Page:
State’s Uphill Battle Against Indian Casino at Big Lagoon

A lawyer for the state of California faced tough questioning before an 11-judge federal appeals panel Wednesday over state opposition to building an Indian casino on environmentally sensitive land at Big Lagoon in Humboldt County.

The 9th U.S. Circuit Court of Appeals voted to rehear the casino case after a three-judge panel in January blocked development of the gambling house on the scenic coastal land in California’s far north.

In the end, several judges suggested both sides might do well to seek out a mediator to settle the dispute.

Chief Judge Alex Kozinski asked, why not mediation?  “You’re all here.  Sometimes the courthouse steps is a good place to talk.  Why don’t you go to lunch and talk.  We have an excellent mediation unit here.  If you have an interest and want us to delay a decision to allow mediation, let us know in the next 24 hours and we will,” he said.

Judge Harry Pregerson also warned the tribe’s lawyer that even if they win there are still serious environmental hurdles.  “Bearing in mind the environmental issues are overwhelming, what would it take for the tribe to be happy,” he asked.

Michael Pollard, attorney for Big Lagoon Rancheria said there are 28 members of the Rancheria and they want “self-sufficiency.”

California reluctantly entered into a deal to allow Big Lagoon Rancheria to operate a casino on the parcel in HumboldtCounty after U.S. District Judge Claudia Wilken  sided with the rancheria.

But the state has continued to oppose the casino at the site of the lagoon and its latest gambit has been to challenge federal recognition of the 28-member tribe and allotment of land to them, which dates back potentially to 1904, but at least to 1968.

During the hour-long hearing many of the judges asking questions focused on whether the state had blown the six-year statute of limitations to challenge the legitimacy of the rancheria.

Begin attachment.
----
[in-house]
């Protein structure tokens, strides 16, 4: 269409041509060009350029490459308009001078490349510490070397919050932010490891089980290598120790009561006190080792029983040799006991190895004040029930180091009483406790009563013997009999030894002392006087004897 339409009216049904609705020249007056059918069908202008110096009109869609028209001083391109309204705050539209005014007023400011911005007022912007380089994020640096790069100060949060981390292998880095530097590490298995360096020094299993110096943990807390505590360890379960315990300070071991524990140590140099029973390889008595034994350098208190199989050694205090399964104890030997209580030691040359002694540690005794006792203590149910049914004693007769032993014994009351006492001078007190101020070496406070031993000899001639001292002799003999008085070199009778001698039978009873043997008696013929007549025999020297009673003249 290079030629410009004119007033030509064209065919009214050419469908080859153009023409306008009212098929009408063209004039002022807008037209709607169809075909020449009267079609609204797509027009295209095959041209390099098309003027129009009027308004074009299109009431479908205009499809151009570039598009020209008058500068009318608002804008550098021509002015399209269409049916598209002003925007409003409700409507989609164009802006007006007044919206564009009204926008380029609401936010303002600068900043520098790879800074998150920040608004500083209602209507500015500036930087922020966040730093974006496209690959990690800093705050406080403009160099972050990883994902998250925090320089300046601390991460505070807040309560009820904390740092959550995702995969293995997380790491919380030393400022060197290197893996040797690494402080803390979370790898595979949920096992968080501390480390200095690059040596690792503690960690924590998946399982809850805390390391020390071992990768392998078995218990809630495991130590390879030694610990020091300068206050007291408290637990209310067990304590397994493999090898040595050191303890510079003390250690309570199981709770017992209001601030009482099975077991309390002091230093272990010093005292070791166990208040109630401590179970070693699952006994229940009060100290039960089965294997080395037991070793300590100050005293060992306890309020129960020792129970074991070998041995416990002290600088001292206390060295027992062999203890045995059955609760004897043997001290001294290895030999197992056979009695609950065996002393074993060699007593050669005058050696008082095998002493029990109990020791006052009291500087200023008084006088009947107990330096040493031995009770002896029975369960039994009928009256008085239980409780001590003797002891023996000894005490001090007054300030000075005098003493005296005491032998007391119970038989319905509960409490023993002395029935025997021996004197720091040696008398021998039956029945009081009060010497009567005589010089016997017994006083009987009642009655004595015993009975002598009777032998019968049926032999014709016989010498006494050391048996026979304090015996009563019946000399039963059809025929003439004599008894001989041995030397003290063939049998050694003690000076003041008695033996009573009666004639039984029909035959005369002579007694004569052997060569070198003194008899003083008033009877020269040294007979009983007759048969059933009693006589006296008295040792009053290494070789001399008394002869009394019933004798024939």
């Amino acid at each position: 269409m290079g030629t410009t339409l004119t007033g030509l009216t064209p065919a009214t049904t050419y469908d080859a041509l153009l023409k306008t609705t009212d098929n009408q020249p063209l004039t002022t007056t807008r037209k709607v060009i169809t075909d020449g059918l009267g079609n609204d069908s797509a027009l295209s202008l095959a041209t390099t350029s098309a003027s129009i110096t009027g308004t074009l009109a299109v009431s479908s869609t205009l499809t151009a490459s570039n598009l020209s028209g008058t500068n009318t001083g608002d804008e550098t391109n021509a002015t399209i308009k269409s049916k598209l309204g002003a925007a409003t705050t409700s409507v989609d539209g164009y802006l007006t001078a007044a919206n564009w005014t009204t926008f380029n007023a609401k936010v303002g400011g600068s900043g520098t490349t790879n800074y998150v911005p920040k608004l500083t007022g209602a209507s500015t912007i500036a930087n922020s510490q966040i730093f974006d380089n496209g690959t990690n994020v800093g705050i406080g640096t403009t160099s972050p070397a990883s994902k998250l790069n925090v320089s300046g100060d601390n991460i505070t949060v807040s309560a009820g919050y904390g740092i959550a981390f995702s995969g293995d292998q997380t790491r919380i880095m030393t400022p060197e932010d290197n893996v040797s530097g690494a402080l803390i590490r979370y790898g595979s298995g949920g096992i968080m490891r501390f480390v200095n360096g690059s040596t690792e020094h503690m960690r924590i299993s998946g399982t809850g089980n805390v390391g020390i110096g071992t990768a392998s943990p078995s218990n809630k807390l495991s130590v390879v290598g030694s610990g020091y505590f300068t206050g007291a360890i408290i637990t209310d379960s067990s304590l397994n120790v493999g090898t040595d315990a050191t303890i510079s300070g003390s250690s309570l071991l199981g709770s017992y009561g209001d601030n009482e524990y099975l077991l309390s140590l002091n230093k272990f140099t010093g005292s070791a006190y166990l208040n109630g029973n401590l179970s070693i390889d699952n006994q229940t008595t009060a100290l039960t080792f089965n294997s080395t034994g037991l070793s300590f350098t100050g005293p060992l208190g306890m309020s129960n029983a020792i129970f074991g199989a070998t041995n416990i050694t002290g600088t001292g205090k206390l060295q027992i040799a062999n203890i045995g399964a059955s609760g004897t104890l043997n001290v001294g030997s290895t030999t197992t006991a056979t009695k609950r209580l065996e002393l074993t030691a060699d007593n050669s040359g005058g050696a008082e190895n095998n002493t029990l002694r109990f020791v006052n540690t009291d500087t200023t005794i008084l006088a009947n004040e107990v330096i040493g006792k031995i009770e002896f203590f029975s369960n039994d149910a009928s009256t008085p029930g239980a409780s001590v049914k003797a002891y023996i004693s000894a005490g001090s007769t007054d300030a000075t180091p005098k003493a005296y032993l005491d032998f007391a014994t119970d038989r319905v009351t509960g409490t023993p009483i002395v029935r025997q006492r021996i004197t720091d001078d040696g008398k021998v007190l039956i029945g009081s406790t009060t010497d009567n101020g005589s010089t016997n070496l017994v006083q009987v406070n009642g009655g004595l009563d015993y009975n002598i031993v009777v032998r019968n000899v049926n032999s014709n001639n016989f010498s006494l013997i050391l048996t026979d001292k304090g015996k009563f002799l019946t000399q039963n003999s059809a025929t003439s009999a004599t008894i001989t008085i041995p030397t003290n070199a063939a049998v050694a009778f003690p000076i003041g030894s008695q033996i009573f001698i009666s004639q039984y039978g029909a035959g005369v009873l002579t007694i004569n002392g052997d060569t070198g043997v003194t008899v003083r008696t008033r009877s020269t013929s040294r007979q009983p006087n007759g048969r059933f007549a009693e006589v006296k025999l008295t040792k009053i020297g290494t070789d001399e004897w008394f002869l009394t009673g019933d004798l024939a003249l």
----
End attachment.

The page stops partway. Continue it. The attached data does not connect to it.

Kozinski prodded Deputy Attorney General Peter Kaufman for a date when the U.S. Department of Interior assigned the tribal trust land.  “You say it is not 1979 and it is not 1994.  When was it?  Without the date we can’t add six years,” he said.

Kaufman gamely tried.  “I can’t.  The statute has not run yet.’

Kozinski: “Let me decide that by adding six.  Just give me a year.”

Pregerson then stepped in to ask, “What is going on here?  What is the hidden agenda?”

After some back and forth, Pregerson said, “Isn’t the real issue the environmental issue?”

Kaufman acknowledged the environment has been driving the state interest.  “This is a 24-7 activity adjacent to an environmental preserve,” he said.

Case History

The original three-judge panel held that California did not violate the Indian Gaming Regulatory Act by failing to negotiate a tribal-state gaming compact.  The panel held the tribe did not have jurisdiction over Indian lands in question.

The three-judge panel then reversed in January in a 2-1 vote saying Big Lagoon could not demand negotiations on a parcel that was not Indian land.

A majority of the 9th Circuit judges voted to reconsider the issue with the 11-judge en banc panel.

Case: Big Lagoon Rancheria v. State of California, No. 10-17803



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